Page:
This is a quality answer. Something to remember with wireless APs: 1) NEVER use anything short of WPA2 for your encryption. WPA2 has dynamic keying which encrypts everything on a per-packet basis. 2) If you're connection is dropping and reliability is low, perhaps you're in a channel conflict with one of your neighbors? Either take a look at what channels are running in your neighborhood or just try a few different ones out. Depending on the version of 802.11 you're running you could only have three clear channels: 1, 6, and 11.




Originally posted by woodnut86
reply to post by badfish420
 


I have to thank you for your time and effort, very much!!!

I haven't read all the replies yet, so i dont know if someone else may of asked this, but is there something similar that can be used for tablets? I currently don't have anything on it security wise. Hope to sort it asap. S+F



What type of tablet are you running? Generally speaking, if it has a hardrive we can encrypt it!




Originally posted by zaintdead
The problem with a vpn is that yes, YOUR isp won't be able to tract your internet usage (IF you make sure dns requests are also going through the tunnel) but the isp on the other end will be able to track your usage just fine.

Only way around that is to have your vpn exit in another country. I live in China and have a vpn exit in California.


I'm not sure where you're coming from here. Yes, the VPN server can't have it's communications encrypted while visiting the internet, but that shouldn't matter. Generally with a VPN server you're connected along with 200 other people and there's no way to differentiate between who requested what page. The only thing an ISP can see is that you have an encrypted session along with many other people to this server, and what pages the server is requesting.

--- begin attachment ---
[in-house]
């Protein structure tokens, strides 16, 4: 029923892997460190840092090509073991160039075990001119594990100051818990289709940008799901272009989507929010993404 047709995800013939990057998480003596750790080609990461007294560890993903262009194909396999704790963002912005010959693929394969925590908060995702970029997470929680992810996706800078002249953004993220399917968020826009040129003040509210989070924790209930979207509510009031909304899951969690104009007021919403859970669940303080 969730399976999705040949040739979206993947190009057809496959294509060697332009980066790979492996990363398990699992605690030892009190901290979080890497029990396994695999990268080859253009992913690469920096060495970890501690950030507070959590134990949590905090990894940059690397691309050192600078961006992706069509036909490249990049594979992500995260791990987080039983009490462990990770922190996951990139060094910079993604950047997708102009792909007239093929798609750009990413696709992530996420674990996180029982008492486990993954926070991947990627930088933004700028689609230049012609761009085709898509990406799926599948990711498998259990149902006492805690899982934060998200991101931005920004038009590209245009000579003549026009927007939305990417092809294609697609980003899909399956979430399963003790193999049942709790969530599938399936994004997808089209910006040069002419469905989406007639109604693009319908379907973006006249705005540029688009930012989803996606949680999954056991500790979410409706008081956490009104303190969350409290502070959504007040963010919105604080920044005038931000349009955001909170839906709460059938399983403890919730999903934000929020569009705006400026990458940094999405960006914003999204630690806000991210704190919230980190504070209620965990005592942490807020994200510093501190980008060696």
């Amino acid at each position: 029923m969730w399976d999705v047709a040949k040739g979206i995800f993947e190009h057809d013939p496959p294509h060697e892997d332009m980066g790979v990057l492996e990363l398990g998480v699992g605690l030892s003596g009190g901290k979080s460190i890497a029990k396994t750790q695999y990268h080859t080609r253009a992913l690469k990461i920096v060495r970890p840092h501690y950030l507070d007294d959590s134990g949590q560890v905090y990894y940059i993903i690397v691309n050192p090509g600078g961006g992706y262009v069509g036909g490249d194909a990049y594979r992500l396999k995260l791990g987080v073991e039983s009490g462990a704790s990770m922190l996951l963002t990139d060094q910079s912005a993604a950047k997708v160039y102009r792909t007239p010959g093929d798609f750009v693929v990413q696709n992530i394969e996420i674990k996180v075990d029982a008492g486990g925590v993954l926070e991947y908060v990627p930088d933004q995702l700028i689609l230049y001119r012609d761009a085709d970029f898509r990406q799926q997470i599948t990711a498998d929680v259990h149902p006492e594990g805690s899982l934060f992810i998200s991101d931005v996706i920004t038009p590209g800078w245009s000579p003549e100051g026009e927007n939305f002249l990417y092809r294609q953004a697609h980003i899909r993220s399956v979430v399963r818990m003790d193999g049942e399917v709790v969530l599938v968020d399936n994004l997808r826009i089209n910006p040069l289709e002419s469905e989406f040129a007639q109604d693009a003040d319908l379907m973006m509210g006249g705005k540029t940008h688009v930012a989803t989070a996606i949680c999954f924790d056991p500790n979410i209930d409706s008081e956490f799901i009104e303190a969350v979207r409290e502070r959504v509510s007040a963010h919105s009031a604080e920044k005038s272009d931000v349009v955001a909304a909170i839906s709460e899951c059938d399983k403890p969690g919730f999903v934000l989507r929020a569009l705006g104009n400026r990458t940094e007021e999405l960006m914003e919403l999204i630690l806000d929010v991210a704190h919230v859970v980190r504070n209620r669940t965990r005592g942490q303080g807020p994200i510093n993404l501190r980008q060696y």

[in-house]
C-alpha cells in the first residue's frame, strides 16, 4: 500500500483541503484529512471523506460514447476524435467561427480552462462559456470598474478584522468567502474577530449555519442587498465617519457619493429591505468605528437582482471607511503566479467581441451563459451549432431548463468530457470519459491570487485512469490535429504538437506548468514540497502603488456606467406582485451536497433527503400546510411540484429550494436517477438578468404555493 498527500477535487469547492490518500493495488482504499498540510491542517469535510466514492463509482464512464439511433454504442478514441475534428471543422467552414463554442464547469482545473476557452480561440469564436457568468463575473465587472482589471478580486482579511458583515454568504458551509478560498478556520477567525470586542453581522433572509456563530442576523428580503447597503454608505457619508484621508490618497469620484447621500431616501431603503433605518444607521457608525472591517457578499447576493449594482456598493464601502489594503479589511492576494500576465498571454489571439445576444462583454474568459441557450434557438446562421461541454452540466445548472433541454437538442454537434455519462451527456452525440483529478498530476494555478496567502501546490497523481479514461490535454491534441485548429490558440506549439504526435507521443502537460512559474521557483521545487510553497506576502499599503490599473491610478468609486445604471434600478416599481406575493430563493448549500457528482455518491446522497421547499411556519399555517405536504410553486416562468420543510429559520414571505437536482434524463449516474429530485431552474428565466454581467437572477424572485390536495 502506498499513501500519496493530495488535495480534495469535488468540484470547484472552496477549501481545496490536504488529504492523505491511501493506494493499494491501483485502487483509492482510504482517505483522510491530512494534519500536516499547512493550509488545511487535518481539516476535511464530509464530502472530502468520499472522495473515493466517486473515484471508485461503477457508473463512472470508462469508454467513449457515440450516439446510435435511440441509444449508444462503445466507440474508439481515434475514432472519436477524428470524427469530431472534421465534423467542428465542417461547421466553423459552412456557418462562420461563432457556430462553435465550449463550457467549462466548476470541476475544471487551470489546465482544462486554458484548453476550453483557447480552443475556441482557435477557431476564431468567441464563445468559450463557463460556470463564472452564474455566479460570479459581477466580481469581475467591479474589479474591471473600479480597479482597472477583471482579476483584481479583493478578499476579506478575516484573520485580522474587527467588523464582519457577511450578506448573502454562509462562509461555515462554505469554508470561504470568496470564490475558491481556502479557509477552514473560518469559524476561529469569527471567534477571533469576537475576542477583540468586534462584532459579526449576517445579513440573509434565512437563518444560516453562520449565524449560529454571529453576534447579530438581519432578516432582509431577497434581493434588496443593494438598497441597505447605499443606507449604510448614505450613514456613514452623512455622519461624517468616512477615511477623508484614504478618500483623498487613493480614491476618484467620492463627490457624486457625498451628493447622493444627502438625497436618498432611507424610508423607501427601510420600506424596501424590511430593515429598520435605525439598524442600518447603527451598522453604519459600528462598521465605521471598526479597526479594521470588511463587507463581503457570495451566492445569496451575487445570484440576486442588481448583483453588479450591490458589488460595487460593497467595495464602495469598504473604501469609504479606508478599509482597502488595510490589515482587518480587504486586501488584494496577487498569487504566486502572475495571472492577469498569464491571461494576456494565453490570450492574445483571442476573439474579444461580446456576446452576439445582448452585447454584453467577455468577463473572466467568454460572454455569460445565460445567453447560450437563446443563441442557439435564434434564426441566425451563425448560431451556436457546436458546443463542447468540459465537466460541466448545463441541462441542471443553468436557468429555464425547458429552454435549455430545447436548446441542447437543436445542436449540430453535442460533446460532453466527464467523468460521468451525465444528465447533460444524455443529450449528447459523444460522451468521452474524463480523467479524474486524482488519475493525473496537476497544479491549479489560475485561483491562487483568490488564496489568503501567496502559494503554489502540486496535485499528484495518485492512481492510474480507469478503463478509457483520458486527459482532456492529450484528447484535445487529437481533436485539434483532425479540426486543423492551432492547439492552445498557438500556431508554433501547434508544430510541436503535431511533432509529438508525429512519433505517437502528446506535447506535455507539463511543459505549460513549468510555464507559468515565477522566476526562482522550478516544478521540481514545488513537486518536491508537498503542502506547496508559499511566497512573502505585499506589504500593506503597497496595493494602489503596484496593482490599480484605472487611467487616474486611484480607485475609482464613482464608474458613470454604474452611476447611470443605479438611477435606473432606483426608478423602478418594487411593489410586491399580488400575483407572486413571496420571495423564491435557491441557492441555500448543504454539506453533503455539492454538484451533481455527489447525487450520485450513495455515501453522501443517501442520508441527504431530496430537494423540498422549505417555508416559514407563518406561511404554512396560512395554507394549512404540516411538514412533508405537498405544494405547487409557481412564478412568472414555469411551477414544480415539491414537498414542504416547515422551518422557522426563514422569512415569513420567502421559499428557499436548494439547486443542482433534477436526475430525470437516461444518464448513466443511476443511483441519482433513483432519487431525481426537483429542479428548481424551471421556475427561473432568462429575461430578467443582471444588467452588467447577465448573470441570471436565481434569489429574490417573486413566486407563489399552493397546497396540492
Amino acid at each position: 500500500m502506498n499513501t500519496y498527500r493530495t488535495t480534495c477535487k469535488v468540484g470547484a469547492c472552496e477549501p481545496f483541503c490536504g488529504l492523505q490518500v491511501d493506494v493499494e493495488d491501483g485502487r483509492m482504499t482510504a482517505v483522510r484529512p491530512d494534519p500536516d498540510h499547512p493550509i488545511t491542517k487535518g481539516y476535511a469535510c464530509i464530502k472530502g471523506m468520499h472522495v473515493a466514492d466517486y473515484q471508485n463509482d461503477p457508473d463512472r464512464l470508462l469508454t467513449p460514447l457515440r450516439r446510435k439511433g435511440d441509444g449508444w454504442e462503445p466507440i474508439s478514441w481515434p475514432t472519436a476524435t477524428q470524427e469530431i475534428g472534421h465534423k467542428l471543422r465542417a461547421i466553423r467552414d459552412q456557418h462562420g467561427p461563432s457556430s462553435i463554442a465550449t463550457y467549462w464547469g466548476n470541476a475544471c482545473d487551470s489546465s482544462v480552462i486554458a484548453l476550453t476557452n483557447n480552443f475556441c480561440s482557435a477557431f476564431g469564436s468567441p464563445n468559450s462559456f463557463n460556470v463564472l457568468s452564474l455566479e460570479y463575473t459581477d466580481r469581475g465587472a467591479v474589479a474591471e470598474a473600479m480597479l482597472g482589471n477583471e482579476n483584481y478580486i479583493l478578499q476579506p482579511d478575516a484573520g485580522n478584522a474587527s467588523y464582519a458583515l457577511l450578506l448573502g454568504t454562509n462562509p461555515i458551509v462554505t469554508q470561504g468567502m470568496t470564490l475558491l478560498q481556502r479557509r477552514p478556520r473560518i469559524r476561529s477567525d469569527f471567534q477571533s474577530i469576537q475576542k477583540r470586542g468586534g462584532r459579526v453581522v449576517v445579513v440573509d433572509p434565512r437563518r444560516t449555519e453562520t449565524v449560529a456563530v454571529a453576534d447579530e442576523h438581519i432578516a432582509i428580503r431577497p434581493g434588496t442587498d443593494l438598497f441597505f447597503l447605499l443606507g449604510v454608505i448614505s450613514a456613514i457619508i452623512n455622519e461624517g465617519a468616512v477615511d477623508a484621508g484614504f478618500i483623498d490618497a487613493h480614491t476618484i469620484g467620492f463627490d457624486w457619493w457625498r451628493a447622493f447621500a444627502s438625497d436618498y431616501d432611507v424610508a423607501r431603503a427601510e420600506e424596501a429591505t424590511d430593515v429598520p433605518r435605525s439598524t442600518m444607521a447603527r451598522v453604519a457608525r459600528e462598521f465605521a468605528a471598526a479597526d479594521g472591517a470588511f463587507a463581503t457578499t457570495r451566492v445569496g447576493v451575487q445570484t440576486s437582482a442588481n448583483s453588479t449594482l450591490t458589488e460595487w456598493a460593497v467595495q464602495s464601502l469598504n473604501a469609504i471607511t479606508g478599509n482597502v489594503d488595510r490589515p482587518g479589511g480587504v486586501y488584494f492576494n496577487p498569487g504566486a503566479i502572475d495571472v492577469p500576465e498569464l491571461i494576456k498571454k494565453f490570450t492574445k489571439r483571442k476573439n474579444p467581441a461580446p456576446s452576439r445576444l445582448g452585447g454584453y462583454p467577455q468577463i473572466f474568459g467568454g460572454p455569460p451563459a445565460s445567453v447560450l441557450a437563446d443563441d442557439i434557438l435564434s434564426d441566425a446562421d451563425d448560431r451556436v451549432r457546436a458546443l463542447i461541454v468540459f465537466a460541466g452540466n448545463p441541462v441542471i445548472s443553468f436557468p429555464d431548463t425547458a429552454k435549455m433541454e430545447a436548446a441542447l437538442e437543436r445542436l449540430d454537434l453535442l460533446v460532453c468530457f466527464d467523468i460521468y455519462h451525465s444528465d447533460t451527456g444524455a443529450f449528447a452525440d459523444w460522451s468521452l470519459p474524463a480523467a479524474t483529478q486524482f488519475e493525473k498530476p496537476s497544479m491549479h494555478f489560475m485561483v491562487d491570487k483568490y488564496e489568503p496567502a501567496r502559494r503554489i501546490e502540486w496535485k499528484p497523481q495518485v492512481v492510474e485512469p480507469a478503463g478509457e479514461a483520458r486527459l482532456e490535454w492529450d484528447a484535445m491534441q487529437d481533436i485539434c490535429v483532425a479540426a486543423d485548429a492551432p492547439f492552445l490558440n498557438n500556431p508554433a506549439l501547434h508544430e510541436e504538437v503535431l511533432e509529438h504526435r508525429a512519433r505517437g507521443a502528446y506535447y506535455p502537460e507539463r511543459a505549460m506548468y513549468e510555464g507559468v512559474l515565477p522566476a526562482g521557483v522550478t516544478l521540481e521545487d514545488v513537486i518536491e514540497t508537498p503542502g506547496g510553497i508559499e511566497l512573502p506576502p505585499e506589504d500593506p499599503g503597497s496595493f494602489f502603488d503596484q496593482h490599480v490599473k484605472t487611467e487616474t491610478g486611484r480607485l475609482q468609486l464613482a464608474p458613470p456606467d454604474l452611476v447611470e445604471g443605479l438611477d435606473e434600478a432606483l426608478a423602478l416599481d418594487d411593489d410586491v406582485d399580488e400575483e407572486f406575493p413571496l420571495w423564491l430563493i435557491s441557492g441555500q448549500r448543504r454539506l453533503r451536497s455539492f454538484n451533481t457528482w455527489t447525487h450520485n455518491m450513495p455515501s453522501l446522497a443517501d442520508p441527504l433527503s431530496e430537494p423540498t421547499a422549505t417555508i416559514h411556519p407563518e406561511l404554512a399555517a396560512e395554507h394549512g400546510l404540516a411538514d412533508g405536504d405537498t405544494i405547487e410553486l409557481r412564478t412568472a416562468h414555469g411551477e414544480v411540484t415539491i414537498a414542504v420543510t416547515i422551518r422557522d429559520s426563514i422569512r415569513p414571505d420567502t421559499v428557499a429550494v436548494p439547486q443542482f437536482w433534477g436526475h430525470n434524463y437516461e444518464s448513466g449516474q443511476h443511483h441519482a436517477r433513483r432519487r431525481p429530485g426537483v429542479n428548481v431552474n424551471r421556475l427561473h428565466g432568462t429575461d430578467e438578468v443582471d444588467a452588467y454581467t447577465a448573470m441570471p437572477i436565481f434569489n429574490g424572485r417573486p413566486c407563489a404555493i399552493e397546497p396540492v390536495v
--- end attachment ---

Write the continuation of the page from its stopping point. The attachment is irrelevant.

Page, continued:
As someone mentioned previously: you are at the mercy of the VPN company of course. This is why it's important to select a reputable dealer or have a private VPN. Most companies won't keep logs, in many cases it's illegal to keep them if you specifically state you aren't in your privacy policy, and it's generally not the biggest concern. This is why I reccommended CyberGhost, they have over a million paying subscribers and do their jobs very well.

Someone asked how secure CyberGhost or another VPN is. Most of the time this is dependent to which server you are connected to. With most companies you have the selection between speed and security, I always pick security. We will take a look at the actual packet encryption later.


Originally posted by Starwise
AWESOME READ!! Thank You!


ONE question though that you may or may not know: When ordering gear and supplies online while using a VPN using a prepaid Visa, and after closing everything and disabling flash, cookies etc.....can't your order address still be in the merchants database? Isn't the Government tracking their info too? Or is that considered off topic? To me they relate because the issue is anonymity and if you can be tracked that way, then what is the point? People talk about purchasing supplies with cash, but that is not always practical when you live out in the country....Any ideas on that would be appreciated.


Yes any data you input to the website is going to be retained on their server, only your computer's whereabouts are being protected. I have spent some time on this issue myself and I do have a few suggestions. The first is a pre-paid credit card if they're available in your area, visa vanilla worked well for a while. I ran into a company who was just opening a few months ago, they offer 100% anonymous prepaid credit cards and atm cards, I will get you that link as soon as I see it. Also, depending on where you're purchasing, try gift cards. I ordered a ton of stuff from Amazon with gift cards anonymously, just need a shipping location.



posted on Jan, 23 2012 @ 10:46 AM
link   
It's easy for them to see who requested what on a server. Logs would show originating IP address for requests and time stamps... having 200 people connect doesn't gain you any anonymity.



posted on Jan, 23 2012 @ 10:49 AM
link   

Originally posted by zaintdead
Vpn's are not intended to hide who you are. Even if the vpn provider kept no logs (or yourself if you rent out a linux server for vpn use) the isp that provides internet to the server will probably have logs.

And it doesn't take much coordination between isp's or a 3 letter agency or whoever to simply notice that your computer is always connected to a single ip, therefore all the activity that belongs to that ip = your activity.